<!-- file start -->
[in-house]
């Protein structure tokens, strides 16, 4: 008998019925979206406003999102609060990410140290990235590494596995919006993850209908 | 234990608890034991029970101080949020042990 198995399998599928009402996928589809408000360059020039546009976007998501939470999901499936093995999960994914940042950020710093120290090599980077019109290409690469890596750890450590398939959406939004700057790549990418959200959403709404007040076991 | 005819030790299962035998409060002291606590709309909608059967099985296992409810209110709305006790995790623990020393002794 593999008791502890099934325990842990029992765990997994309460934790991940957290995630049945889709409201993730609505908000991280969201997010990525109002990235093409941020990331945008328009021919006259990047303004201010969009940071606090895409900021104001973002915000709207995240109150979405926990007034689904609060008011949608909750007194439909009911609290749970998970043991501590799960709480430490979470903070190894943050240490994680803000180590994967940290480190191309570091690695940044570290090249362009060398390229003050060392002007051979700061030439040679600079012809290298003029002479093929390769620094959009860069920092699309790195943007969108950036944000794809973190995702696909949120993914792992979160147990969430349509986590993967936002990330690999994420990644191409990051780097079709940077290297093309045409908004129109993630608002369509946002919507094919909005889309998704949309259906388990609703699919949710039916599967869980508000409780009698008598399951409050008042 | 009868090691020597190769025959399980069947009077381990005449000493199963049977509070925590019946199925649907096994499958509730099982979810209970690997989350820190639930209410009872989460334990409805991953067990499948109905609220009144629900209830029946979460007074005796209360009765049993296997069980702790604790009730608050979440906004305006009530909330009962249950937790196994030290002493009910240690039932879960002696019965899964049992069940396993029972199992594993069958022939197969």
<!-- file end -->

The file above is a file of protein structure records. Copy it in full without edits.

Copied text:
[in-house]
């Protein structure tokens, strides 16, 4: 008998019925979206406003999102609060990410140290990235590494596995919006993850209908 | 234990608890034991029970101080949020042990 198995399998599928009402996928589809408000360059020039546009976007998501939470999901499936093995999960994914940042950020710093120290090599980077019109290409690469890596750890450590398939959406939004700057790549990418959200959403709404007040076991 | 005819030790299962035998409060002291606590709309909608059967099985296992409810209110709305006790995790623990020393002794 593999008791502890099934325990842990029992765990997994309460934790991940957290995630049945889709409201993730609505908000991280969201997010990525109002990235093409941020990331945008328009021919006259990047303004201010969009940071606090895409900021104001973002915000709207995240109150979405926990007034689904609060008011949608909750007194439909009911609290749970998970043991501590799960709480430490979470903070190894943050240490994680803000180590994967940290480190191309570091690695940044570290090249362009060398390229003050060392002007051979700061030439040679600079012809290298003029002479093929390769620094959009860069920092699309790195943007969108950036944000794809973190995702696909949120993914792992979160147990969430349509986590993967936002990330690999994420990644191409990051780097079709940077290297093309045409908004129109993630608002369509946002919507094919909005889309998704949309259906388990609703699919949710039916599967869980508000409780009698008598399951409050008042 | 009868090691020597190769025959399980069947009077381990005449000493199963049977509070925590019946199925649907096994499958509730099982979810209970690997989350820190639930209410009872989460334990409805991953067990499948109905609220009144629900209830029946979460007074005796209360009765049993296997069980702790604790009730608050979440906004305006009530909330009962249950937790196994030290002493009910240690039932879960002696019965899964049992069940396993029972199992594993069958022939197969």